For many men a watch is one of the few areas of their appearance where they can completely express themselves. The majority of men don’t have many adornments or a variety of clothes to use as an expression of personalisation. It might be a tie clip or a set of cufflinks which a man uses to attempt to stamp some individuality on to their appearance but these are both quite subtle items.
However, with a watch, they can choose something which will really get them noticed. Like handbags or shoes for women, many men collect watches and it’s hard to argue against that as a sensible policy.
Some watches are billed as ‘a watch for all occasions’ but, invariably, this is not the case. One wouldn’t wear a dress watch down the local pub and, likewise, wearing the very latest, cutting edge digital watch to a black tie affair is not the smartest move either. This means a man should have a watch collection, not into the tens but a refined number that work across a multitude of outfits and occasions.
Watch-makers, like a number of other product areas, have seen an increase in numbers in recent years with more and more trying to cater for ever more discerning cliental. There is a long list of luxury watch brands and choosing between them can often be both enjoyable and agonising.
A name which has long been considered the pinnacle of watch making is Rolex and having at least one in your collection is a fine idea. Aesthetically Rolex watches may not differ greatly to other premium brand watch makers but, as with many of the finer things in life – cars, hotels and restaurants – it is what behind the front which counts. In the following we’ll review how luxury watches are made and why many cannot be seen without one.
Steel, like all metals, comes in a variety of grades and forms. Most watches are made from just one type of stainless steel but Rolex use a completely unique steel to any other watch manufacturer. The steel they use is more resistant to both corrosion and rust and can actually take and hold a polish far better than standard stainless steel.
Not only is this steel much more expensive but it is also far harder to work with which has lead to some serious investment from Rolex to enable their equipment to handle with this steel. Because Rolex do not mass produce their watches they can afford to spend longer manufacturing them.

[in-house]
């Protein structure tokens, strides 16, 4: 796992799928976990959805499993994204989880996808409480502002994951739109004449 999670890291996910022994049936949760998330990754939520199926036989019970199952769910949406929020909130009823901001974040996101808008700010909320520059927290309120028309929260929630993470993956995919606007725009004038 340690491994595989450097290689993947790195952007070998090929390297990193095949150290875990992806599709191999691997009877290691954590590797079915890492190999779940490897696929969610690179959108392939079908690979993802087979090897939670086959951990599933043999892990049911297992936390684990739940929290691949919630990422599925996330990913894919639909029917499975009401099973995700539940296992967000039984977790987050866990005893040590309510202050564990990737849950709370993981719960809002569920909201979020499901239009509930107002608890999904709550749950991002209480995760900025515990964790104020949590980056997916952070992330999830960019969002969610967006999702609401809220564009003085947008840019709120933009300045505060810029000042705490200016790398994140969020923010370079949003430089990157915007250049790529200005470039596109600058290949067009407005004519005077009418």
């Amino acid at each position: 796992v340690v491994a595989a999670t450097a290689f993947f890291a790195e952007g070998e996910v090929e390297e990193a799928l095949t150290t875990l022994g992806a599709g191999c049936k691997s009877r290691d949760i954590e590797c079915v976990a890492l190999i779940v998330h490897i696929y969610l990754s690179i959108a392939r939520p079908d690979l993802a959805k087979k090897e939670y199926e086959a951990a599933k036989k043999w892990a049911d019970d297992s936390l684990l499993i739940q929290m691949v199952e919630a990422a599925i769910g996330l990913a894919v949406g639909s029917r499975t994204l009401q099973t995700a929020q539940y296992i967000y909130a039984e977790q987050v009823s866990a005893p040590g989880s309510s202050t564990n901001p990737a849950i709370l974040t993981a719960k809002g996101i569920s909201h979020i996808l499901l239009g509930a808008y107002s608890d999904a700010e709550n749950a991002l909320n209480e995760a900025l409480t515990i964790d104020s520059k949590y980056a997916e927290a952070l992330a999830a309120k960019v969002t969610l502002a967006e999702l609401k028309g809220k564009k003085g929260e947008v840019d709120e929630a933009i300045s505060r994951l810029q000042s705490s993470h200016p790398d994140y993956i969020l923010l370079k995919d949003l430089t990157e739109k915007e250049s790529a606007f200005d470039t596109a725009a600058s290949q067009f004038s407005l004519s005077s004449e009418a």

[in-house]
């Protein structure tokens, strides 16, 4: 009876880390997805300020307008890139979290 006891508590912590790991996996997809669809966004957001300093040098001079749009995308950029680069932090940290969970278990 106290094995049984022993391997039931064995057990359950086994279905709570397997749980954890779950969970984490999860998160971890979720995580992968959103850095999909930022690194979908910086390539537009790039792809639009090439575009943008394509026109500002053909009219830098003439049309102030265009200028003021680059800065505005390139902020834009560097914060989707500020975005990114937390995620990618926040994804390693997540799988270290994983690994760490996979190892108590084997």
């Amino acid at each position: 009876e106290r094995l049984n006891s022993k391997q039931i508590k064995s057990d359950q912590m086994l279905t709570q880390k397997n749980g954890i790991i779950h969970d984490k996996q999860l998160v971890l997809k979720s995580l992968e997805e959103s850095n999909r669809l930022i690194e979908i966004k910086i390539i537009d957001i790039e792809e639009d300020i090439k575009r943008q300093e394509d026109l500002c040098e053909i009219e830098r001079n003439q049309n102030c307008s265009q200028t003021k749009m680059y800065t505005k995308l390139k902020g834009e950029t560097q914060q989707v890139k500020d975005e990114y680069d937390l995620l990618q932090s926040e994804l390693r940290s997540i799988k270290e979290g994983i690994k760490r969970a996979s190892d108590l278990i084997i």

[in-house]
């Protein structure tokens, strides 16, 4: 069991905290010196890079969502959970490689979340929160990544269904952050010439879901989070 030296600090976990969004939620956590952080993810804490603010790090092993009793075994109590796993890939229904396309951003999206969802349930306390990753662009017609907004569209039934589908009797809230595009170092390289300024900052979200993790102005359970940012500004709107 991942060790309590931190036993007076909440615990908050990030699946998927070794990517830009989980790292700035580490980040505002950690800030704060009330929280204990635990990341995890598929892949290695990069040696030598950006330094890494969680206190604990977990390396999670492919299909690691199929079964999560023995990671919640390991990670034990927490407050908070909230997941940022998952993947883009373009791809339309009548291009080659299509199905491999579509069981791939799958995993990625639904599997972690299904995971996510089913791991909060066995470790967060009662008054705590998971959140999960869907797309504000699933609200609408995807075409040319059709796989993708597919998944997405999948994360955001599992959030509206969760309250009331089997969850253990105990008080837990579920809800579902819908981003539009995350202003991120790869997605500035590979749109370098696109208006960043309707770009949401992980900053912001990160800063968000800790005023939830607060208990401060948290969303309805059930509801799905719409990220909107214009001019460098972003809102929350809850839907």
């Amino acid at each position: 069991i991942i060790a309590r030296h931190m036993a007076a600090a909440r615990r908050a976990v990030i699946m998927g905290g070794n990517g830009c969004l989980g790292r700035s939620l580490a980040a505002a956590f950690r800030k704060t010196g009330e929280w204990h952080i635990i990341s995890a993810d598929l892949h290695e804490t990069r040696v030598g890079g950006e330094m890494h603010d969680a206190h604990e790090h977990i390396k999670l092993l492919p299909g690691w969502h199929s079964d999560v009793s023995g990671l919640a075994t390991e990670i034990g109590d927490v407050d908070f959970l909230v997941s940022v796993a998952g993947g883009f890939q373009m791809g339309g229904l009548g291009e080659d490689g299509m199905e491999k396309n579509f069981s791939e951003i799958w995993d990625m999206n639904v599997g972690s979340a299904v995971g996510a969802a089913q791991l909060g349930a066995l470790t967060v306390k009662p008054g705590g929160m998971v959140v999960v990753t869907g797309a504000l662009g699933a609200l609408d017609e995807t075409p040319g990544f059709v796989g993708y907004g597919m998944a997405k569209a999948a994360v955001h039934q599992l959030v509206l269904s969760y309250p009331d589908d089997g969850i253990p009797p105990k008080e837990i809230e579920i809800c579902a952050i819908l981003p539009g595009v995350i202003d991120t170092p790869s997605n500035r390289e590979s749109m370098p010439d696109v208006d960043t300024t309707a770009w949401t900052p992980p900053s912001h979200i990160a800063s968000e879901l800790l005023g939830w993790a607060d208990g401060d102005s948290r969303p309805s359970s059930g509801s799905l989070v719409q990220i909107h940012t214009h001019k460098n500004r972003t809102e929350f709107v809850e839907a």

Own science labs
Rolex, as well as having an internal R&D department, have a number of science labs which not only research the items that go into the production of a watch but also, to find more efficient methods in the manufacturing. A key part of their research is actually on the lubricants which they use during the building of their watches – attention to detail is everything in a state of the art of watch.
Rolex watches actually are made hands on as far as possible. Machines are used – automated robots for example are used for processes which humans are not ideally suited, handling things with extreme care and precision for example. The movements inside the Rolex are all put together by hand and everything is checked over by trained quality assurance team members.
Yes, Rolex have an in-house foundry which makes all of their gold. While the steel they use is supplied in, the gold and precious metals are smelted internally which allows for strict quality guidelines.
While the specific manufacturing process is done, largely, by hand there are other areas which are purely automated. The supply room, where parts and watches are kept is overseen by robots and a system of conveyer belts operates to deliver these around the manufacturing plant. Robots also do a lot of the ‘repetitive’ jobs, taking the strain away from the human employees but allowing them to focus on the key process – like hand polishing a finished Rolex watch.
With all of the above, it is little wonder that a Rolex takes pride of place in the majority of men’s watch collections. If you’re intrigued by the idea of watchmaking, why not head to the watchmaking capital of the world – Geneva – to tour the Patek Philippe watchmaking museum?